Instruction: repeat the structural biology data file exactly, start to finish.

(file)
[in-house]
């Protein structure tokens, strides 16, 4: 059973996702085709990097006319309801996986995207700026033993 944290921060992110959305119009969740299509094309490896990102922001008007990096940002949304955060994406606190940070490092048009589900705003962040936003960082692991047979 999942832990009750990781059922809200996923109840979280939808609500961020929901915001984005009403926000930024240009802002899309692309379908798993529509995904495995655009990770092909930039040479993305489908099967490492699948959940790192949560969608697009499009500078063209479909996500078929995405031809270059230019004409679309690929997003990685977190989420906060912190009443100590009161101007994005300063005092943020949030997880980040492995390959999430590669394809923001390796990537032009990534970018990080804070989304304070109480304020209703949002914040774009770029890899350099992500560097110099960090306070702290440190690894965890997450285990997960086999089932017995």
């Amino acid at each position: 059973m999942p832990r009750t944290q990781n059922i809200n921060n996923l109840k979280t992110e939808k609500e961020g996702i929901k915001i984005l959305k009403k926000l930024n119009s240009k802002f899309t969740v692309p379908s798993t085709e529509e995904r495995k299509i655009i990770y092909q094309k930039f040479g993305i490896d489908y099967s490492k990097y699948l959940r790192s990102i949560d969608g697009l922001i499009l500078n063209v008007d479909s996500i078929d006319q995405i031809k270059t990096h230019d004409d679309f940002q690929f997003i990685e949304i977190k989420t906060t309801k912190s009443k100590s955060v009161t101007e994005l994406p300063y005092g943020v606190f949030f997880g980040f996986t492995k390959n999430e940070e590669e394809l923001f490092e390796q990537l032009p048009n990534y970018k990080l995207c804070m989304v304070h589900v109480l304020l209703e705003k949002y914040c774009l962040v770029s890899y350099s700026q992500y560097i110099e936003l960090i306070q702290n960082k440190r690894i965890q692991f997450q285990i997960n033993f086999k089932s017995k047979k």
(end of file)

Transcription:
[in-house]
């Protein structure tokens, strides 16, 4: 059973996702085709990097006319309801996986995207700026033993 944290921060992110959305119009969740299509094309490896990102922001008007990096940002949304955060994406606190940070490092048009589900705003962040936003960082692991047979 999942832990009750990781059922809200996923109840979280939808609500961020929901915001984005009403926000930024240009802002899309692309379908798993529509995904495995655009990770092909930039040479993305489908099967490492699948959940790192949560969608697009499009500078063209479909996500078929995405031809270059230019004409679309690929997003990685977190989420906060912190009443100590009161101007994005300063005092943020949030997880980040492995390959999430590669394809923001390796990537032009990534970018990080804070989304304070109480304020209703949002914040774009770029890899350099992500560097110099960090306070702290440190690894965890997450285990997960086999089932017995």
């Amino acid at each position: 059973m999942p832990r009750t944290q990781n059922i809200n921060n996923l109840k979280t992110e939808k609500e961020g996702i929901k915001i984005l959305k009403k926000l930024n119009s240009k802002f899309t969740v692309p379908s798993t085709e529509e995904r495995k299509i655009i990770y092909q094309k930039f040479g993305i490896d489908y099967s490492k990097y699948l959940r790192s990102i949560d969608g697009l922001i499009l500078n063209v008007d479909s996500i078929d006319q995405i031809k270059t990096h230019d004409d679309f940002q690929f997003i990685e949304i977190k989420t906060t309801k912190s009443k100590s955060v009161t101007e994005l994406p300063y005092g943020v606190f949030f997880g980040f996986t492995k390959n999430e940070e590669e394809l923001f490092e390796q990537l032009p048009n990534y970018k990080l995207c804070m989304v304070h589900v109480l304020l209703e705003k949002y914040c774009l962040v770029s890899y350099s700026q992500y560097i110099e936003l960090i306070q702290n960082k440190r690894i965890q692991f997450q285990i997960n033993f086999k089932s017995k047979k």